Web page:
FLASHBACK: Stories bringing the woollen mills to life
HOT, exhausting and underpaid- these are some of the words one researcher used to describe working conditions for women at Ipswich's historic woollen mills.
The woollen mills have been a feature of Janis Hanley's life for the past few months.
She has spoken to numerous Ipswich women who slogged it out in the industry that made Ipswich one of the most revered in the Commonwealth.
The PhD candidate at Griffith University has been studying the mills' history and collecting first hand accounts of what life was like for the women who worked there.
Ms Hanley's passion is cultural heritage and how it shapes a community's identity.
She said while not all stories were positive, the mills were an intrinsic part of the city's history and their story was not over yet.
During the early to mid-1900s Ipswich was powerhouse in the wool industry and unrivalled across the state.
In 1861, the Ipswich Cotton Company was established at East Ipswich by Cribb, Walker and Brown. Then the Queensland Woollen Manufacturing Company at North Ipswich was established in 1875 followed by the establishment of the Redbank Woollen Mill in 1934.
In 1890, the timber factory at North Ipswich was replaced with a brick building designed by prominent Ipswich architect George Brockwell Gill.
By the end of the 19th century Ipswich was experiencing a boom in industry, employment and wealth.
Throughout both World War I and II, the mills played a key role providing clothing for the general population and the army.
The industry eventually collapsed when the Federal Government lowered tariffs and the Australian market became flooded with cheaper textiles.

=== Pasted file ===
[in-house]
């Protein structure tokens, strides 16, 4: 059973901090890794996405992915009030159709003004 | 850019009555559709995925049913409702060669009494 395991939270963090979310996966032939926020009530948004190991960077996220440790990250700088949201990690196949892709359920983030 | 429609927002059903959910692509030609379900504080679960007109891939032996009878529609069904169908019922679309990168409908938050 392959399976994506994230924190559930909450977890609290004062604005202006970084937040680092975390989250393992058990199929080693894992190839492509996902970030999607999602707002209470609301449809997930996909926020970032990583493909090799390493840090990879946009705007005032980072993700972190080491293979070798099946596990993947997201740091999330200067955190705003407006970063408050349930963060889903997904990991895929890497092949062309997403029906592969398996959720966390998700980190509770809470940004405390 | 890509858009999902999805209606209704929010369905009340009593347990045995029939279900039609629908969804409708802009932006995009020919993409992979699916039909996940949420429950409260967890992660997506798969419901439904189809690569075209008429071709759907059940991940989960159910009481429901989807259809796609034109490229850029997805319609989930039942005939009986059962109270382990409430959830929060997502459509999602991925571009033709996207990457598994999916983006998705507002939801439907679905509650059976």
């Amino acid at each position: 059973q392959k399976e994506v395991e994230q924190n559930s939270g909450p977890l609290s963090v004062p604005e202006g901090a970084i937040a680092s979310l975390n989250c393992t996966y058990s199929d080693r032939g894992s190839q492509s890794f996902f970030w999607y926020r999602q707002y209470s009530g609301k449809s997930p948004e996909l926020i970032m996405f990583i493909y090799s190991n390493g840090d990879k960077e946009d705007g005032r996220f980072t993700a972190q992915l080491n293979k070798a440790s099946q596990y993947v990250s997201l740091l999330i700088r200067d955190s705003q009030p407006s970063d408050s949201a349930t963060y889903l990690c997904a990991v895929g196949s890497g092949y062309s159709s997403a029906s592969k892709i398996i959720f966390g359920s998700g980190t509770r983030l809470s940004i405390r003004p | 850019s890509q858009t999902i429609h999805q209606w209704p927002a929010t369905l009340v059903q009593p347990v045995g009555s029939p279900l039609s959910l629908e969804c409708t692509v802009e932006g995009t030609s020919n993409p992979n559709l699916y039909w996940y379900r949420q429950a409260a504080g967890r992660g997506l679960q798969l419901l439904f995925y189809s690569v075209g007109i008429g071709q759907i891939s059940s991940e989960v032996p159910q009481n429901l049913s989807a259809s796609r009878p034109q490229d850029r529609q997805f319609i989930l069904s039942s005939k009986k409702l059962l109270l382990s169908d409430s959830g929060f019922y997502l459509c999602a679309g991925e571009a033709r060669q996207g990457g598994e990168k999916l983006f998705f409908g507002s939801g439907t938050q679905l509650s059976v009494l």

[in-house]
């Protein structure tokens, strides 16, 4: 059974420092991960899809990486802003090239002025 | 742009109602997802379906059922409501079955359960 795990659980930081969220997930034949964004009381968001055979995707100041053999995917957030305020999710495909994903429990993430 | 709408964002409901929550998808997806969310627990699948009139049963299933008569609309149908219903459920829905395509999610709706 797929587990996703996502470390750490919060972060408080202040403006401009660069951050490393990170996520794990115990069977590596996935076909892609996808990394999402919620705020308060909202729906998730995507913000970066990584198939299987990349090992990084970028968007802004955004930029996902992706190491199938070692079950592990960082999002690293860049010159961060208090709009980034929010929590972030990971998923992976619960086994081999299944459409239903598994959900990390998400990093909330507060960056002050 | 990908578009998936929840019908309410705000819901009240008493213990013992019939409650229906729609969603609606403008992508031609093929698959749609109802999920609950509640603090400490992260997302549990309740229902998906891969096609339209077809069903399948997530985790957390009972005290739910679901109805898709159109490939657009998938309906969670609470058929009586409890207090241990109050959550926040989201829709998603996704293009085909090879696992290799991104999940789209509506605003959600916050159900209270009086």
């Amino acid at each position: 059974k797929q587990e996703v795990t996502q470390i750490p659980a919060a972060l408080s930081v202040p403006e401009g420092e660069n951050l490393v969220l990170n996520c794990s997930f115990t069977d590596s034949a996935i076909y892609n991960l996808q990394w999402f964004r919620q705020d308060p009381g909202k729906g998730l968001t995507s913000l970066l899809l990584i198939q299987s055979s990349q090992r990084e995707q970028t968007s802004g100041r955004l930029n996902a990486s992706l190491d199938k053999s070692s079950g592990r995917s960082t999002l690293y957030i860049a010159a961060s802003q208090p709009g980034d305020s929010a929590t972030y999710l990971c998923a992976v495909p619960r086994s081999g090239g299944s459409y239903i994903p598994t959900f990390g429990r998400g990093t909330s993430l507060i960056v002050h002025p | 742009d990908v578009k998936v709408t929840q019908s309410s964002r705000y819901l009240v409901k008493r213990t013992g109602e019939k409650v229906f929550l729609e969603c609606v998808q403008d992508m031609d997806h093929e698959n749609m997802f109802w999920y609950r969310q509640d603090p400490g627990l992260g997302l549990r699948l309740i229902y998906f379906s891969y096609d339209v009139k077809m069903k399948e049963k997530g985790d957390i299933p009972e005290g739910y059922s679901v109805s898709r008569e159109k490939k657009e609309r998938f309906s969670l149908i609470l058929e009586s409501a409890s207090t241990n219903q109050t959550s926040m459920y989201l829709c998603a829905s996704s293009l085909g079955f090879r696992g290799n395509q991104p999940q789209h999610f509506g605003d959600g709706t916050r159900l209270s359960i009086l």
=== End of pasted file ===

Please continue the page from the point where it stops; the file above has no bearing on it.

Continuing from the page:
"Ipswich's mills were the only woollen mills in Queensland which is really interesting because for a long time Queensland was the biggest producer of wool," Ms Hanley said.
"Queensland grew the most wool, although most of it was exported.
"The focus of my research is talking to former workers and about the conditions they worked under in the mills.
"They weren't particularly good and they weren't very well paid.
"It was largely a female workforce because at the time you paid women less.
"Back then it was kind of mandated they were paid less."
With humidifiers running in the factory, conditions were hot, the machines were loud causing hearing loss and many of the workers were children, starting at age 14.
She said what had stuck with her the most, was how women in their late 40s and 50s managed to juggle work and family.
"There was no childcare back then," she said.
"There's one story where the kids would play in the park next to the mill and if the foreman was in a good mood, he would let the kids come in.
"That stuck with me. It made me realise the changes that have happened for women over that time. We haven't achieved equal pay but we've certainly come a long way, in terms of conditions starting to meet family needs."
For Ms Hanley, history is a story that has multiple sides and she wants to tell the workers' story.
"The history of the mills themselves, that history gets written," Mr Hanley said.
"What doesn't get written, is the stories of the every day people that enabled that work to happen.
"It was high quality work they produced, given the equipment they had."
Ms Hanley has seen the woollen mills as they are today and said their history of the woollen mills was still being written.
"If our heritage is around us and we understand our stories, if it's part of everyday life, it really enriches our lives," she said.
"It's about having that heritage embedded in the local culture so people can enjoy it and build an identity around it
"This isn't just about Ipswich's identity and history - it's about Queensland's story.
"The closure of the mills presented a loss of jobs which impacted the community culturally."
"The important thing about heritage is that it remains in use and a big site like that, it would be good if the public had access to it and could come to know more about the mills."